The following cases were not included in this review: studies evaluating only rehabilitation sessions via videoconferencing, exercise programs that were not prescribed and adapted by health care professionals (eg, program determined by an algorithm), and exercise programs available only on a website and not on an app.
The comparator group included in this review was any type of control group (ie, waiting list, usual care or minimal interventions, or alternative treatment) as long as participants did not use apps providing personalized video exercises to support rehabilitation. The allocation of cointerventions between the intervention and comparison groups was allowed if the measured effect could be attributed to the exercise prescription app. Therefore, studies including other principal components in the intervention in addition to the app that were not proposed in the control group were excluded.
The primary outcome was functional capacity evaluated with tools including Oswerstry disability index, QuickDASH, or Modified Barthel Index. When more than one assessment of function was reported, self-reported questionnaires were preferred over performance tests because the questionnaire is usually more often used in the case of remote treatment, allowing remote assessment, which is not convenient for the performance test. Secondary outcomes included confidence in exercise performance (eg, self-efficacy), care consumption, health-related quality of life, adherence with the prescribed program, and adverse events, evaluated in both the intervention and comparator groups. We analyzed the results at the end of the intervention; we did not consider results collected during follow-up due to poor reporting in the preliminary research.
This review included only randomized controlled trials. Studies for which the full text was not available or insufficient data were provided despite contact with the authors were excluded.
We systematically searched the following databases: MEDLINE, CENTRAL, and Embase until March 1, 2022. We also searched clinical trial registries to identify ongoing studies, unpublished studies, and published studies not identified by the electronic search: ClinicalTrials.gov and WHO international clinical trials registry platform. We also searched the PROSPERO international prospective register for systematic reviews. Manufacturer’s websites of apps were searched (Physitrack, Kaia, Hinge, Swordhealth, and Caspar-health). One journal in the field (JMIR) was specifically searched. We manually searched the reference lists, studies that cited relevant studies as well as related studies in PubMed to identify any additional studies.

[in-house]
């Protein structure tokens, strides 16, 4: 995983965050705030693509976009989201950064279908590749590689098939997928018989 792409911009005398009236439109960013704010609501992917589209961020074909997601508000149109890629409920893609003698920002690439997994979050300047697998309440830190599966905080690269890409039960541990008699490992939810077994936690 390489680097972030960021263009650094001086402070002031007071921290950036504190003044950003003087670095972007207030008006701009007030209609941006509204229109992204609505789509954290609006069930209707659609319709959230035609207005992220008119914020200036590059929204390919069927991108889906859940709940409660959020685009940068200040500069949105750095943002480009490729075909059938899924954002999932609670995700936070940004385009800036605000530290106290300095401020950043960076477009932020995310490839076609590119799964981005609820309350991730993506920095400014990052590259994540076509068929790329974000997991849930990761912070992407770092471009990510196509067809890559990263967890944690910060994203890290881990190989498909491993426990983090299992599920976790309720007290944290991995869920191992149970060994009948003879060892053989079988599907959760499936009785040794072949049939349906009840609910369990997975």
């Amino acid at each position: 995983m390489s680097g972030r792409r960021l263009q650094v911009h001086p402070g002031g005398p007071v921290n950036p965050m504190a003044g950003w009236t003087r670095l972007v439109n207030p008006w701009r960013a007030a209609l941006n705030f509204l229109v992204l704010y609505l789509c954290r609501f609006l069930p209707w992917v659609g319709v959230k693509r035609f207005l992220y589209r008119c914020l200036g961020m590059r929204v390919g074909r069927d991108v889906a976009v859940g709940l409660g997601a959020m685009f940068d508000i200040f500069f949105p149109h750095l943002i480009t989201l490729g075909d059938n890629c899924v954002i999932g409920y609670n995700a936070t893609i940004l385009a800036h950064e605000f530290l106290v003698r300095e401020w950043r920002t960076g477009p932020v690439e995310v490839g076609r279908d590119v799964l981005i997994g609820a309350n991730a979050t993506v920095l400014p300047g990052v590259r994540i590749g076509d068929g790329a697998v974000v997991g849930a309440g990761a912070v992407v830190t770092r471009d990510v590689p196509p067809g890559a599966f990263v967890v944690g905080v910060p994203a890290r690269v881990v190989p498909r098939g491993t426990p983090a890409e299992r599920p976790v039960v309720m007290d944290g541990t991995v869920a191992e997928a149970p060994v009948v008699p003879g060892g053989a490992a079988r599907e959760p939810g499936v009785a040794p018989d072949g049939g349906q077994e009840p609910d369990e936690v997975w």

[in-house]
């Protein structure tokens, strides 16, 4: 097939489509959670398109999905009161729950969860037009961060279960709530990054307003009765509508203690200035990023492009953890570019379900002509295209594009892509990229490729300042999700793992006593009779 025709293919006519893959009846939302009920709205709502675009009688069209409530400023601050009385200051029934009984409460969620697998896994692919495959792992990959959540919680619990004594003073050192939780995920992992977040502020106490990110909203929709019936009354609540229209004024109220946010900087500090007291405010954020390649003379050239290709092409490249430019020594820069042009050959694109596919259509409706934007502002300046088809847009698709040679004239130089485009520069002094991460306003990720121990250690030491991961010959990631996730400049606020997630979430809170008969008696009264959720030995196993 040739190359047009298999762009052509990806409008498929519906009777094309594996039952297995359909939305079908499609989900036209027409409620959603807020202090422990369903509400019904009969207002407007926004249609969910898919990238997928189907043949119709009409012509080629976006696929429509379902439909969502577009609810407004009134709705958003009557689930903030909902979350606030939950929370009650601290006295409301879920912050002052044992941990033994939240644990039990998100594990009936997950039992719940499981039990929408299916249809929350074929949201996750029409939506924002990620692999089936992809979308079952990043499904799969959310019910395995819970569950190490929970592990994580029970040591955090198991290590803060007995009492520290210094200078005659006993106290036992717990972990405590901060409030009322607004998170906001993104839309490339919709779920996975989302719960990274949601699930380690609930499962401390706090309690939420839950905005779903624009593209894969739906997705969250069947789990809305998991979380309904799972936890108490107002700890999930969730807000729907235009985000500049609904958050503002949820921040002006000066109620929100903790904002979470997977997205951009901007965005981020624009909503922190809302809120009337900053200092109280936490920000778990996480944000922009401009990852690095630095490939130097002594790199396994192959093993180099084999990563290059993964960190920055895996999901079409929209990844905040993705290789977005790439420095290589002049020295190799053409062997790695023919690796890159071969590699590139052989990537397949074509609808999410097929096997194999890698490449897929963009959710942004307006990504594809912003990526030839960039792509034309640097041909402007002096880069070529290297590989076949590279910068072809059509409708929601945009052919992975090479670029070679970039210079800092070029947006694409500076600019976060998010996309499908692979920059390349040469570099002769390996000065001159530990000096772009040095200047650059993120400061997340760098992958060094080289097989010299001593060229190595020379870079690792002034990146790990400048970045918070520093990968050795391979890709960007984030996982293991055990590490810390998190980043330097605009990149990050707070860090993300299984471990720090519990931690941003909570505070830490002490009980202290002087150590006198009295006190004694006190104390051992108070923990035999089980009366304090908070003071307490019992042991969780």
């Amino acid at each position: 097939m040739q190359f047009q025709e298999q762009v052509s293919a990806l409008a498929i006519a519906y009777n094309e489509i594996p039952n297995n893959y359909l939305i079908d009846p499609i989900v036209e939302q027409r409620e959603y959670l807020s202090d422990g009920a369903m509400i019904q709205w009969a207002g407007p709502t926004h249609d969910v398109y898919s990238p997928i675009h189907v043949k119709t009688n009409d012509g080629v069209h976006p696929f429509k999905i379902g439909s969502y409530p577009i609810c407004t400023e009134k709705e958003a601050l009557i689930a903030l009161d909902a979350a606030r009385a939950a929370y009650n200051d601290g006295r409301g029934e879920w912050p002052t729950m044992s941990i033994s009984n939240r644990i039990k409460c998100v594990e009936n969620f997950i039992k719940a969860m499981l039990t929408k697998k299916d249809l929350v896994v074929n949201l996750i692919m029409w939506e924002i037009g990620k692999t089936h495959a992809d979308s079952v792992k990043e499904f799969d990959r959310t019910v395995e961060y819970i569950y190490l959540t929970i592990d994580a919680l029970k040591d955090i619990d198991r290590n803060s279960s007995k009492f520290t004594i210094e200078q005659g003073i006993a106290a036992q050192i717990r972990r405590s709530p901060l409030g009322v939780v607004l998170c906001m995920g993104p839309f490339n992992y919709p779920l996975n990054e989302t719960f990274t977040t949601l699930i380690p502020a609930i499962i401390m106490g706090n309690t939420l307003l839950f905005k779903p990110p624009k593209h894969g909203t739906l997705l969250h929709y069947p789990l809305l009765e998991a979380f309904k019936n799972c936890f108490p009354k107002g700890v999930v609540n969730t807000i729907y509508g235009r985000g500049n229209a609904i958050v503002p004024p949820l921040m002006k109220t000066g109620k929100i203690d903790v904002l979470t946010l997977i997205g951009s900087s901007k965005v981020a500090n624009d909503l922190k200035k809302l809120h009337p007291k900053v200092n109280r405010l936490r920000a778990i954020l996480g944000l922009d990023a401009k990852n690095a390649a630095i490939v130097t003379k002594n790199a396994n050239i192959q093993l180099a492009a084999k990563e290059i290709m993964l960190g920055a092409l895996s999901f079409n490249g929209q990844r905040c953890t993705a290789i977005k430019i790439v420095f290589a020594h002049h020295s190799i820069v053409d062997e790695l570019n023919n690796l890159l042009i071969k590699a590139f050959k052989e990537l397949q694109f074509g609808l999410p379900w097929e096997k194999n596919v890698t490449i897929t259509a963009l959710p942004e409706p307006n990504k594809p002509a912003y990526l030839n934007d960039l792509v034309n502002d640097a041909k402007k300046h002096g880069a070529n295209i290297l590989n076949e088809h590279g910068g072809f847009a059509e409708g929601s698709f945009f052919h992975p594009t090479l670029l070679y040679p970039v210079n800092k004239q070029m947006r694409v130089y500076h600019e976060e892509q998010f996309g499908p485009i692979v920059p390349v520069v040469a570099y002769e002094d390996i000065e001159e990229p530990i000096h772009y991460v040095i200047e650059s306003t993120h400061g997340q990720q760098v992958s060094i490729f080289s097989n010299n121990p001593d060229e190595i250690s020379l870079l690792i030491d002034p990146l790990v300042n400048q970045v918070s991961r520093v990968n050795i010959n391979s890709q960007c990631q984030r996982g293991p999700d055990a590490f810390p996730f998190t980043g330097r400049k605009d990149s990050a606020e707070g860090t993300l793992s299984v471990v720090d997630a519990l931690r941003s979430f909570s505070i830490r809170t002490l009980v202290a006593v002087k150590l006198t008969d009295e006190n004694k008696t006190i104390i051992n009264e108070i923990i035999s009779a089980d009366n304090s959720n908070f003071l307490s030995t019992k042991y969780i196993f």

The search equations for the different databases are described in. These search terms were extended with specific terminology and synonyms using Boolean operators and the respective Medical Subject Headings. No specific filters or limits were used, and the language was not restricted.
The web-based data manager Rayyan.ai (Rayyan) was used for the selection process. After removal of duplicates, selection of relevant trials was performed by 2 independent authors (TD and PM) following the eligibility criteria defined above. The selection was made on the basis of title, summary, and then full text individually. A consensus was then sought on the papers finally selected. A third person was to be contacted in case of disagreement on the consensus but this was not necessary.
Data Collection Process
Data were independently extracted by 2 authors (TD and PM) using a data extraction form previously tested with 3 trials [, , ]. When data were missing or unclear, we contacted the corresponding author for clarification. Information related to the intervention and the app was gathered from information available in the paper and the manufacturer’s website.
The data extracted included general characteristics (authors, year, study design, country of origin, and context of inclusion), the study population (pathology, number of participants, health conditions duration, body mass index, age, and sex), intervention details (app used and mode of delivery, duration, whether the device was currently on the market or not, components related to the digital therapeutic tool, and the exercise dosage), and general information about comparator group and outcome measures used in relation to our objectives (the measurement tool and the corresponding scale, the evaluation time at the end of the intervention and the mean, SD, and number of participants analyzed in each group at the end of the intervention). If there was an imbalance at baseline, we collected the difference between baseline and end of the intervention in each group. When several analyses were presented for the same outcome and assessment time point, we extracted the data from the intention-to-treat analysis and the analysis that used the most robust missing data imputation technique.